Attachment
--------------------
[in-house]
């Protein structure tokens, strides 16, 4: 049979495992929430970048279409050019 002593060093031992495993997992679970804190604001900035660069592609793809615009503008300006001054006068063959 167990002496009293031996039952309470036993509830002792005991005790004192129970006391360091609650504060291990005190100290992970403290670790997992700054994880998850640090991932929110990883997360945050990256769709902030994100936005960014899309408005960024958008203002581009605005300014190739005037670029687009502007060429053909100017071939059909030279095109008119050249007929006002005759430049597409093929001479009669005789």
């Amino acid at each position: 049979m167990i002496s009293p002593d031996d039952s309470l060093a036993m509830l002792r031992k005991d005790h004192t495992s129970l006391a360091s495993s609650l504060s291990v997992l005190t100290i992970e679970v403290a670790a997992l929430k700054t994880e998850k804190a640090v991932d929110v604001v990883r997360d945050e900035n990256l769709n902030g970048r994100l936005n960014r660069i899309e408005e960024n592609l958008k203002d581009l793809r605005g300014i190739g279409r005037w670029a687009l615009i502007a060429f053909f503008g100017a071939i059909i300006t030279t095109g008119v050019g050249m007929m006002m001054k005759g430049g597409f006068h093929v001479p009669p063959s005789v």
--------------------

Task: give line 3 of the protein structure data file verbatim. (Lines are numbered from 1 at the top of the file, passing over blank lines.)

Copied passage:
């Amino acid at each position: 049979m167990i002496s009293p002593d031996d039952s309470l060093a036993m509830l002792r031992k005991d005790h004192t495992s129970l006391a360091s495993s609650l504060s291990v997992l005190t100290i992970e679970v403290a670790a997992l929430k700054t994880e998850k804190a640090v991932d929110v604001v990883r997360d945050e900035n990256l769709n902030g970048r994100l936005n960014r660069i899309e408005e960024n592609l958008k203002d581009l793809r605005g300014i190739g279409r005037w670029a687009l615009i502007a060429f053909f503008g100017a071939i059909i300006t030279t095109g008119v050019g050249m007929m006002m001054k005759g430049g597409f006068h093929v001479p009669p063959s005789v």